An innovative VR filmmaking tool
Producer, UX Designer
16 weeks, Jan - May 2020
Foresight is a semester project at the Entertainment Technology Center of CMU in Spring 2020. I worked as the producer and UX Designer in a team of 5.
Our team's goal is to explore creative solutions to visualize entire movie scripts to help filmmakers understand their story before production begins. To enable us to do this in a short timeline, with shot based iterations, we are developing a pipeline that will leverage non-traditional and traditional 3D techniques to show rough versions of the film, favoring speed over complexity.
Led research and concept development
Designed and prototyped user interface for the VR camera system
Organized team meetings, set up and shared a schedule with the team, and regularly re-evaluated to ensure successful completion
Built the project website and updates regularly with photos, videos or development blogs
Virtual Camera System
The main goal of our virtual camera system is to empower filmmakers to understand, prototype, and control the cinematography elements in the story, mainly the physical dimensions of the set and the camera movements.
For the camera movements, we strive to create an adjustable camera that can recreate the properties of real-life cameras and implement different navigation schemes in VR to enable filmmakers to experiment more shots in a fixed amount of time.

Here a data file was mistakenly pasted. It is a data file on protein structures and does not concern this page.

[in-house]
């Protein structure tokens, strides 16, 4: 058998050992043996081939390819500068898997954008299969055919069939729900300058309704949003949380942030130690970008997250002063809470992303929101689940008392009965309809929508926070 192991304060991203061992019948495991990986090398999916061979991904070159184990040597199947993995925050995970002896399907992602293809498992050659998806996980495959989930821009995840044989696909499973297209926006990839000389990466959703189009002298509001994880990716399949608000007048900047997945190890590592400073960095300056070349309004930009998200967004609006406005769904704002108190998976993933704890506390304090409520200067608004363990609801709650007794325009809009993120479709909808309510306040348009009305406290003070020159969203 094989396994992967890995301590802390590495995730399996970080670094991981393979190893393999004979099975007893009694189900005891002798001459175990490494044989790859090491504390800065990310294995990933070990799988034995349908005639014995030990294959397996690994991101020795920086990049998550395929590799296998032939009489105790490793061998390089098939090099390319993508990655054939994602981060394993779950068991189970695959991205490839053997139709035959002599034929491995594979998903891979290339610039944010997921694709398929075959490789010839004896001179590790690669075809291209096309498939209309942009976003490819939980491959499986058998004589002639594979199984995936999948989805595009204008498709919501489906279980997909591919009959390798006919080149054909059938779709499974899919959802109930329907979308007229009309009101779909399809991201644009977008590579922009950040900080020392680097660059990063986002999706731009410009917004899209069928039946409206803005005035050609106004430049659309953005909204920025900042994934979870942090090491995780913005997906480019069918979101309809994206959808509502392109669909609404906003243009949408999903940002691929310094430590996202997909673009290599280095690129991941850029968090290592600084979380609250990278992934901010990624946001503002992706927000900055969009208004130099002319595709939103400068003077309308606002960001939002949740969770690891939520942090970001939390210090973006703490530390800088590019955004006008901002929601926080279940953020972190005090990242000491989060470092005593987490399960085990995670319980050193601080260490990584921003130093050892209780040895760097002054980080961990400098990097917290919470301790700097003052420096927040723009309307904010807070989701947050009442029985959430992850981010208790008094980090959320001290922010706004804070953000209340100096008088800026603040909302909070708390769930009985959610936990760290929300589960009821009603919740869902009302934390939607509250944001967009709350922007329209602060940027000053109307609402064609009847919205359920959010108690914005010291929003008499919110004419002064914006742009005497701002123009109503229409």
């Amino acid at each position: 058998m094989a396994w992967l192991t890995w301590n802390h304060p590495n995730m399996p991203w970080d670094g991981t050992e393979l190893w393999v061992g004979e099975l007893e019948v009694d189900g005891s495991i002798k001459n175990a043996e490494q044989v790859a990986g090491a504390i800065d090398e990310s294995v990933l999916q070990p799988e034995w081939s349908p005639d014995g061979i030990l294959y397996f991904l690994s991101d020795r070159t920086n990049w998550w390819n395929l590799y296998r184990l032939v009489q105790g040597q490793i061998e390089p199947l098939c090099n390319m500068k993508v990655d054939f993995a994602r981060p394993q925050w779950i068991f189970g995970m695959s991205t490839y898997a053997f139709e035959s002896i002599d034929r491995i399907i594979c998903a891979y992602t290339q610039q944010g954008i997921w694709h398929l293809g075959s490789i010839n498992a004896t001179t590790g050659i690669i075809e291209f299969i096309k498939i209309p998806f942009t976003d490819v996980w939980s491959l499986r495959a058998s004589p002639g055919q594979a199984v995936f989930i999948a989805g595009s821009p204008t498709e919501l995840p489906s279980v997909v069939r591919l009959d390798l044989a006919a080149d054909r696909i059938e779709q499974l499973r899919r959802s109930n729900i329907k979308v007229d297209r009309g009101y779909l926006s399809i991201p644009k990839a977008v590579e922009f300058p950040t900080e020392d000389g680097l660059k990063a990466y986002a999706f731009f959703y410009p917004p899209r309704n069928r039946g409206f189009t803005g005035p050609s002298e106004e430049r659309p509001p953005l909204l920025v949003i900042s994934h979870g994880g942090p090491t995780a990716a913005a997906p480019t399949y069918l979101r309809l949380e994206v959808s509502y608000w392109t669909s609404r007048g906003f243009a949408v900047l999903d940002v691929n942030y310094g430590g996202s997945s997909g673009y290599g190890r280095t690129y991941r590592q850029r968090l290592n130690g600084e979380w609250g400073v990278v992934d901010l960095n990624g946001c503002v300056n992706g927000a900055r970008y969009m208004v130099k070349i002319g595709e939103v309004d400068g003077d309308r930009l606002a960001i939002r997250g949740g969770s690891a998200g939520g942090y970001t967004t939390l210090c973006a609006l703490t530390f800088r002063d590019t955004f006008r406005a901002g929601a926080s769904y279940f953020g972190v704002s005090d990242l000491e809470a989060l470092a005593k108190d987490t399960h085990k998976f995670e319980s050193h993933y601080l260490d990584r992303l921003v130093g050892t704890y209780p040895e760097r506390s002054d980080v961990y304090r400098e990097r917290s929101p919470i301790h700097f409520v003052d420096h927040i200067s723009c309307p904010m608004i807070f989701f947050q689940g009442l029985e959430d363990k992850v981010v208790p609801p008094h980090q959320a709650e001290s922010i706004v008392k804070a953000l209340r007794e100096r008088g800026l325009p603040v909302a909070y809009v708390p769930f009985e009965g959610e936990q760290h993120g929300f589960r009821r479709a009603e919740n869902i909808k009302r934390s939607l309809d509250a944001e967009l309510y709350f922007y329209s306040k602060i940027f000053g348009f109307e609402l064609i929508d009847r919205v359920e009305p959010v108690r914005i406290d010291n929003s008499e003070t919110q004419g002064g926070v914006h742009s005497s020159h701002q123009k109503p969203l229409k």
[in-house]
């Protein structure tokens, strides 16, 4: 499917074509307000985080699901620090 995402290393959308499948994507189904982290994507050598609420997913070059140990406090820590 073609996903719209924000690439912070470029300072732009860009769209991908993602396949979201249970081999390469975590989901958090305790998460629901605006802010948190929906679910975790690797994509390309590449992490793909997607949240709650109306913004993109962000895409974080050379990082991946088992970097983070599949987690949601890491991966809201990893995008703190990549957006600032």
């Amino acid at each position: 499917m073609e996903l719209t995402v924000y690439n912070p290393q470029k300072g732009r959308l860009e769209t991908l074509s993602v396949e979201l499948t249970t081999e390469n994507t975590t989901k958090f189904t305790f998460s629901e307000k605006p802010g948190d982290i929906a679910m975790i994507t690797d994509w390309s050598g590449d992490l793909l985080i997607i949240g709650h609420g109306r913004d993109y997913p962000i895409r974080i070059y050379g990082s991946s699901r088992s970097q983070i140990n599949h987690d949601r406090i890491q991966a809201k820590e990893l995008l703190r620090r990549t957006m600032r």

Features in the system:
Vertical and Horizontal navigating
Tilting & Panning
Dollying / Creating Camera Track
Adjusting Depth of Field & Racking Focus
Saving and loading camera motion
Motion Capture System
Traditional film previz involves either keyframed animation done by hand, which is time consuming, or motion capture, which requires a dedicated space and setup, and requires significant clean-up after. We are using a VR setup to quickly block out character motion using an inverse kinematics driven rig. The animation is expected to look rough and not intended to be a replacement for the real performance an actor would bring to a set.
Earlier, we designed our system to be used by 3 people, with one acting, one operating the controls and one directing the performance. After things went into remote, that changed. We had reserved controllers to capture hand poses, but we’re now using the trigger to calibrate, and to start and stop recording. We added a countdown so as to get into the right pose when animation begins recording.
We record one animation for one character at a time based on an animation list. Each clip is exported into a file. We do roughly 1 – 5 takes. Eventually, selected clips are imported manually into a Unity timeline to create a whole sequence of animations. We do not do any cleanup or post processing on the animation apart from editing the start and end times or repositioning the character in space. Since the mocap space is small, there are small time jumps in the sequence, which can be a limitation sometimes from the camera perspective, but it works in previz.
For scenes where interaction between two characters is crucial, we found it useful to record one performance and then play back that recorded performance at will. That way the second character can respond to the first, and match the positioning and timing better.
Here is the demo video:
For further details and findings, please see the full version of project documentation: